This paper investigates the hypothesis of the preference of Goals over Sources in the representation of Change of Possession events. Applying a corpus- based methodology, we analyse two verbs belonging to this event type, namely BUY and SELL, in German and Modern Greek, two languages that differ with respect to the patterns they use to encode motion events (i.e. a Satelliteand a Verb-framed language respectively). We find that both languages conform to the general tendency reported across languages to give prominence to the Goal: SELL is more likely to occur with the optional Goal Prepositional Phrase than BUY is with the optional Source Prepositional Phrase. Additionally, we address the question as to whether languages showing different patterns regarding the encoding of the Path differ with respect to the predominance of the Goal over the Source in events that express non-prototypical dislocation. Our findings indicate that the typological difference of the two languages has an indirect effect on the representation of Path elements for these particular verbs: German expresses the optional Prepositional Phrase (the TO- and the FROM-Phrase) more often than Greek, the critical factor for the observed difference being the Goal optional element in German (the TO-Phrase). Therefore, we conclude that the degree of robustness of the Goal bias is higher in German than it is in Greek.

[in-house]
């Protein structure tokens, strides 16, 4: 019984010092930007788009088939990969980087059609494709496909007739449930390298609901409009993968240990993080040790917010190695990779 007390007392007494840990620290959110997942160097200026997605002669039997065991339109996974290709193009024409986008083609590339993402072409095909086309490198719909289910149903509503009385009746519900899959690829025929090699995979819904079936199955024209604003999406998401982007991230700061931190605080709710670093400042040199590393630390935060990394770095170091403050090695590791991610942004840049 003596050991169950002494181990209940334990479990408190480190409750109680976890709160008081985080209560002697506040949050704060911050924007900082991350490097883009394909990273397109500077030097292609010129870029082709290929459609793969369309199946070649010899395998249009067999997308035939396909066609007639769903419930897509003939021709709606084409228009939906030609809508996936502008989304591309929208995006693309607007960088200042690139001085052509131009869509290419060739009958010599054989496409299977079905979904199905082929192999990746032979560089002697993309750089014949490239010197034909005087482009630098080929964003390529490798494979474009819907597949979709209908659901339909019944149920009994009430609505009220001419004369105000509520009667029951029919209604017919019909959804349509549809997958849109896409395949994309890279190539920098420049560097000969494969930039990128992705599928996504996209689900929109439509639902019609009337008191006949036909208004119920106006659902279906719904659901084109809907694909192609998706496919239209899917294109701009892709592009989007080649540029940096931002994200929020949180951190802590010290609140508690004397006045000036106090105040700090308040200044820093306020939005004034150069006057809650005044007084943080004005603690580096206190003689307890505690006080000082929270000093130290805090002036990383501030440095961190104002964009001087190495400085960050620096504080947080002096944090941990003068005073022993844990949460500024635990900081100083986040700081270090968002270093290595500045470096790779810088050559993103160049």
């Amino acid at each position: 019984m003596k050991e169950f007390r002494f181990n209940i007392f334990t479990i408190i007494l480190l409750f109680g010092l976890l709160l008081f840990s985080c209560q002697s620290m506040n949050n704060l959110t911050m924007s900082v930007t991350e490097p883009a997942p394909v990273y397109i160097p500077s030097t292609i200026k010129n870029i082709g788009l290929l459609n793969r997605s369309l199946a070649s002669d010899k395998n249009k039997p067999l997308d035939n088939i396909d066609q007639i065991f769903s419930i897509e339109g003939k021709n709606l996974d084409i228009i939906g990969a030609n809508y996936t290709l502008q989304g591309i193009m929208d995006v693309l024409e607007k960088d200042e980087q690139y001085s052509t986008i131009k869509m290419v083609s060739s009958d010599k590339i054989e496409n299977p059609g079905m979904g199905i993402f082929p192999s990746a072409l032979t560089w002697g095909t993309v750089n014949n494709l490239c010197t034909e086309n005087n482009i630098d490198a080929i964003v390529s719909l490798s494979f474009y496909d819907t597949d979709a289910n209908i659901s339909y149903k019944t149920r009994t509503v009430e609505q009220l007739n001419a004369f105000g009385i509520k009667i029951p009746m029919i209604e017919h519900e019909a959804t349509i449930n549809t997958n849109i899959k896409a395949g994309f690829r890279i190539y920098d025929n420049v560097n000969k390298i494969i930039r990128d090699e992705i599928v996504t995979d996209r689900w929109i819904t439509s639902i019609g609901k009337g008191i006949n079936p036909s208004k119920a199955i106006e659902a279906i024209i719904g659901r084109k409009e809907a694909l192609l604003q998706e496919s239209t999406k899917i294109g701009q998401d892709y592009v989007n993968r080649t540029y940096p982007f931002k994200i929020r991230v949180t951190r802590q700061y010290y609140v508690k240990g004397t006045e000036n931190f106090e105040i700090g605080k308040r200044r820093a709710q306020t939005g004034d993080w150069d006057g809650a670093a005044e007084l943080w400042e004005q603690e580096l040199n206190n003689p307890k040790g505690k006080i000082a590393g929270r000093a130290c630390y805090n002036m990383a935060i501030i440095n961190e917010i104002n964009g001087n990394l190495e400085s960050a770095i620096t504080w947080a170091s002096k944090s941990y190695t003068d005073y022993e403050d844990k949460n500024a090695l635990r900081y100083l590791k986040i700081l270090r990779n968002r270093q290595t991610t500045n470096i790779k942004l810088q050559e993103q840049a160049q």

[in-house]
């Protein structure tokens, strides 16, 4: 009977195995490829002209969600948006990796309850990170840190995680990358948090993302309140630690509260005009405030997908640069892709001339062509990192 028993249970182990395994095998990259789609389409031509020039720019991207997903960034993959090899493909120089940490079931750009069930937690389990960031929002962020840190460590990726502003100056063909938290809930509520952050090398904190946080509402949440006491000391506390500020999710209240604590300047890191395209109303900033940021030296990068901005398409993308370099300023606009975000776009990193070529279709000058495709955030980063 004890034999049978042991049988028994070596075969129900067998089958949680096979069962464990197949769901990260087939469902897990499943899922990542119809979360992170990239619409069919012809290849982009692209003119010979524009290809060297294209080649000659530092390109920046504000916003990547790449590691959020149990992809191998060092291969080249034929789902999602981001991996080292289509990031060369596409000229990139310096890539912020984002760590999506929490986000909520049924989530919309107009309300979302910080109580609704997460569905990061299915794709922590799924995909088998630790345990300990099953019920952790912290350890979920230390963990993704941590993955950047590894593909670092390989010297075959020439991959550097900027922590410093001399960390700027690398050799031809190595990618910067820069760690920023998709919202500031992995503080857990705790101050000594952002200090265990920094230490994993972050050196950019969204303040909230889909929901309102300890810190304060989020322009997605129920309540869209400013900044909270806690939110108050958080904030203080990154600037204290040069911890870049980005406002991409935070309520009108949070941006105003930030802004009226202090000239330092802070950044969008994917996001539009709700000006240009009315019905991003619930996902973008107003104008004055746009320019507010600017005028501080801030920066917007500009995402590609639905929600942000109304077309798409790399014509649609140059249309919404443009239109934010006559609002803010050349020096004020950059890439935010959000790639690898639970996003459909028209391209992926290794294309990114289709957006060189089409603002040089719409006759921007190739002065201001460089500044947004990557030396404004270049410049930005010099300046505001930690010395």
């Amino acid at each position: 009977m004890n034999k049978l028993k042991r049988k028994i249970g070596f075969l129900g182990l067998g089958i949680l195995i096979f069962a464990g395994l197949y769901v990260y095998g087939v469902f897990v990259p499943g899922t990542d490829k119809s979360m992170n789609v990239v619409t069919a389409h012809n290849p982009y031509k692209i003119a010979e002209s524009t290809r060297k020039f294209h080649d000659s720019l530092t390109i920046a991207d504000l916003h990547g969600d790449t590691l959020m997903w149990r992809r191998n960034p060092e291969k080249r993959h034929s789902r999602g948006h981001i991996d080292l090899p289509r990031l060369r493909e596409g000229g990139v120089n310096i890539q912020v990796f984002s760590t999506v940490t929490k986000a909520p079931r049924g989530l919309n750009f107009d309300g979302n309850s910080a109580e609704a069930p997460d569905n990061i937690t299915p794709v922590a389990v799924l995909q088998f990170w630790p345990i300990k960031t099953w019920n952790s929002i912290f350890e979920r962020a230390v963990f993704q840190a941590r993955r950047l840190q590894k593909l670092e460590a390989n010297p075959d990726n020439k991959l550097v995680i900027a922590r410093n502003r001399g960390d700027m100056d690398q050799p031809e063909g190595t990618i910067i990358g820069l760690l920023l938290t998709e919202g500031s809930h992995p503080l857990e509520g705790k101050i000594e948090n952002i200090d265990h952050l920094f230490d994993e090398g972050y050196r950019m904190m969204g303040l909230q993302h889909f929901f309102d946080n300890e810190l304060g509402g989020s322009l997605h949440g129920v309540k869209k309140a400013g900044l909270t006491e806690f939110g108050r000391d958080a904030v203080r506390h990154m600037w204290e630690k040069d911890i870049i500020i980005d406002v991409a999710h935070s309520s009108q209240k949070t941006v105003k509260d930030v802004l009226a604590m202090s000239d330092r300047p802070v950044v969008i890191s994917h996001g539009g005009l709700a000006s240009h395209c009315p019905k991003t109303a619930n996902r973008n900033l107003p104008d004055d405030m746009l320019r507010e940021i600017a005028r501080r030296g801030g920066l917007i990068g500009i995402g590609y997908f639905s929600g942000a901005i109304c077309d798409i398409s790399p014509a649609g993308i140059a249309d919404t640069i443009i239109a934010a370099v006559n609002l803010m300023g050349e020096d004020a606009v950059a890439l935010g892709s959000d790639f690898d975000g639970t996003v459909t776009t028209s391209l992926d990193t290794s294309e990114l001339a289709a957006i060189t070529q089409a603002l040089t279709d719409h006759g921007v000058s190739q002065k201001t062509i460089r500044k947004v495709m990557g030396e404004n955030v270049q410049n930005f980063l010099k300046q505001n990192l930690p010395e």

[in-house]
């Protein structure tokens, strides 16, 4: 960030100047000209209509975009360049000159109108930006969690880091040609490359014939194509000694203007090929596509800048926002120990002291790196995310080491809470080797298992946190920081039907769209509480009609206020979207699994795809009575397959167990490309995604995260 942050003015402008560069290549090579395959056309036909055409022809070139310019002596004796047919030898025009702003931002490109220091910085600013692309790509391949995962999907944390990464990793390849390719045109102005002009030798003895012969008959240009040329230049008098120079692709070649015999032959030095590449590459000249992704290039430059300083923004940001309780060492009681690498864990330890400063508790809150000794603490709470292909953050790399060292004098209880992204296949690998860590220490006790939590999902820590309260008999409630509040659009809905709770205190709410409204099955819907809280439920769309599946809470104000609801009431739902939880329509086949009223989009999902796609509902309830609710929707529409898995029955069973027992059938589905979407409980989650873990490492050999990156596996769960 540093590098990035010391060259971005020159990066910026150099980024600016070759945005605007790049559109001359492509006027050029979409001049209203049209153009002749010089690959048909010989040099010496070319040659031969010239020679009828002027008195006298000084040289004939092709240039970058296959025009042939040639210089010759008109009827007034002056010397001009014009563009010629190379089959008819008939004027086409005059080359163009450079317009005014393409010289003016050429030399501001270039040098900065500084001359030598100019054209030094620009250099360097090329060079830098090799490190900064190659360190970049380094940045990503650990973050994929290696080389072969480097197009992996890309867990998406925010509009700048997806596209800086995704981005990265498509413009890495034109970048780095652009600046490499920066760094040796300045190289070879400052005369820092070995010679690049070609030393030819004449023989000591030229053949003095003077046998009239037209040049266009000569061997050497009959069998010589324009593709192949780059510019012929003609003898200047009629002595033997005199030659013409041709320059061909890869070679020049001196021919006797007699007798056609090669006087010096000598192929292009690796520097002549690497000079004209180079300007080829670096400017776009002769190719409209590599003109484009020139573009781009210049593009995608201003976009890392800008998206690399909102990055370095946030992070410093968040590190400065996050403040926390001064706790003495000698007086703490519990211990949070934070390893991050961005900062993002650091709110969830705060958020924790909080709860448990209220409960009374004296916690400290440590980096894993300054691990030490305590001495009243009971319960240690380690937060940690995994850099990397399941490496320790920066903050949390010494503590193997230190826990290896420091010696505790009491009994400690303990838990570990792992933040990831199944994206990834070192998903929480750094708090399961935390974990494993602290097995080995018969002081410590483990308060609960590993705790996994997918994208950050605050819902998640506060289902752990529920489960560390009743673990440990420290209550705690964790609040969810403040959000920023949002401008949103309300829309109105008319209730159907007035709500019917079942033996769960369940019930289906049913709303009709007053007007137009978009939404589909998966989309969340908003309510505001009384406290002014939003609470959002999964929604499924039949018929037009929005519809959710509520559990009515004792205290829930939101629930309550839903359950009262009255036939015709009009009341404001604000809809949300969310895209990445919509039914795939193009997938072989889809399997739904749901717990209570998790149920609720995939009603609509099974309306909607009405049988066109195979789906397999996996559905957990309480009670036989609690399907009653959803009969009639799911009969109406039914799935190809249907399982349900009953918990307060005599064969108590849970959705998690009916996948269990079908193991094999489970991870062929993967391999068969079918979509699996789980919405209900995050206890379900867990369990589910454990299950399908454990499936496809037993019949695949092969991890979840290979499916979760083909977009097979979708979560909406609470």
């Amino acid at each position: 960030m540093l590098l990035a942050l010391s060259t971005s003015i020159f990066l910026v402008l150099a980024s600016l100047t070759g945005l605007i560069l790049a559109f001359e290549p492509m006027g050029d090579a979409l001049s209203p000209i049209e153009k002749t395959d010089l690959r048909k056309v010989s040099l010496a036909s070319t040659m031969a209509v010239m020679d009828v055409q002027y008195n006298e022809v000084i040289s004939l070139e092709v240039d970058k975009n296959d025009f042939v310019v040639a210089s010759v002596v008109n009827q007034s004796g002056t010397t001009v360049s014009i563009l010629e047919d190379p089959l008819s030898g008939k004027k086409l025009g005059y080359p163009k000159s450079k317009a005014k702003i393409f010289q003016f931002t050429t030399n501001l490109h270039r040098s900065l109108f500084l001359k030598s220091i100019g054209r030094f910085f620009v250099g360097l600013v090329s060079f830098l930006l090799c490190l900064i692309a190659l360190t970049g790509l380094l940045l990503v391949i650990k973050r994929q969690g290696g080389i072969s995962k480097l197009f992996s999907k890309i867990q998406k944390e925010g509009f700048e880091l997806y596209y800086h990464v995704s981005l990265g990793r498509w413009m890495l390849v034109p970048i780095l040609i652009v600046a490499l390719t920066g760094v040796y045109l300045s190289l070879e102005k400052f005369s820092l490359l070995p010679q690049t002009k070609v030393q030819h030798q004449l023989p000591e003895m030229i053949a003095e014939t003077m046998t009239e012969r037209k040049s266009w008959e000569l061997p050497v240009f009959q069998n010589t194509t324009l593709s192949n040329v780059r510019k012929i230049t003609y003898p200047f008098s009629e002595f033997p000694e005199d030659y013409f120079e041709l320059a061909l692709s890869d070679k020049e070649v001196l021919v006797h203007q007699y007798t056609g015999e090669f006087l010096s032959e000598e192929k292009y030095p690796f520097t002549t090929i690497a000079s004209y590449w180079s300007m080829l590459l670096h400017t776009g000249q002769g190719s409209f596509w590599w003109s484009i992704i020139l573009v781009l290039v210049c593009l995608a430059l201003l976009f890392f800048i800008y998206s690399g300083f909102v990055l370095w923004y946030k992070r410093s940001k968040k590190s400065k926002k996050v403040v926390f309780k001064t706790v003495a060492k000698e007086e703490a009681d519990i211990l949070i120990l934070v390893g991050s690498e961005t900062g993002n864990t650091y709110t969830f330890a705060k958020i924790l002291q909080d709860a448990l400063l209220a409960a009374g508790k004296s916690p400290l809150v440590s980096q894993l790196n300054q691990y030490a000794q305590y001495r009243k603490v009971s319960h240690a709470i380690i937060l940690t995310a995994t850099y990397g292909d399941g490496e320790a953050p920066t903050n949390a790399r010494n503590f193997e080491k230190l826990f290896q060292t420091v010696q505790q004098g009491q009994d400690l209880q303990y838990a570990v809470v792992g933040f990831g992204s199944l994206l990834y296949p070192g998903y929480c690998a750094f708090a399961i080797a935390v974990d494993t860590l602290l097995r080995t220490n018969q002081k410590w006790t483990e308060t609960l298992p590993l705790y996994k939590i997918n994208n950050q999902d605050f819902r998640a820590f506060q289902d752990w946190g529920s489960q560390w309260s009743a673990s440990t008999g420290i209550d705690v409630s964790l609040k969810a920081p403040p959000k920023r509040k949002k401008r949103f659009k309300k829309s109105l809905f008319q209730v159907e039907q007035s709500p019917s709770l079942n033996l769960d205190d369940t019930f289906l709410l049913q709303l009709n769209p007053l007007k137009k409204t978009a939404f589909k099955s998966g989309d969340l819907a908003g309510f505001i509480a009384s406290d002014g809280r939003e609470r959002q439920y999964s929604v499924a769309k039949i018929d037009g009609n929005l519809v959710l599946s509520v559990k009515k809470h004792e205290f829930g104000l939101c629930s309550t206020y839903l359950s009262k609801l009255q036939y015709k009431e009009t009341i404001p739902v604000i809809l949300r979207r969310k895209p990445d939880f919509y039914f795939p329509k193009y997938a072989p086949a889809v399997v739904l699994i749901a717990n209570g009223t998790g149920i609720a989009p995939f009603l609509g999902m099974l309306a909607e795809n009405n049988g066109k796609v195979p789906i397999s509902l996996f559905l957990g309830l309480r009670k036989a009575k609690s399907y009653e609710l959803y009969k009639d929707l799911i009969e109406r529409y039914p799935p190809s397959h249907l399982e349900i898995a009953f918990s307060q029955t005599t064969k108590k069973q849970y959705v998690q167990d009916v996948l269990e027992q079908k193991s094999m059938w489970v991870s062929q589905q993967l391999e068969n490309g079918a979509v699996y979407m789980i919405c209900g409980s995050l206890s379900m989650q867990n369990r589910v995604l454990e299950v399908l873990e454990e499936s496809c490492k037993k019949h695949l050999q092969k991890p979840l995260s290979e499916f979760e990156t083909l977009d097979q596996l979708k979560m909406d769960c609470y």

© 2015 by Walter de Gruyter Berlin/Boston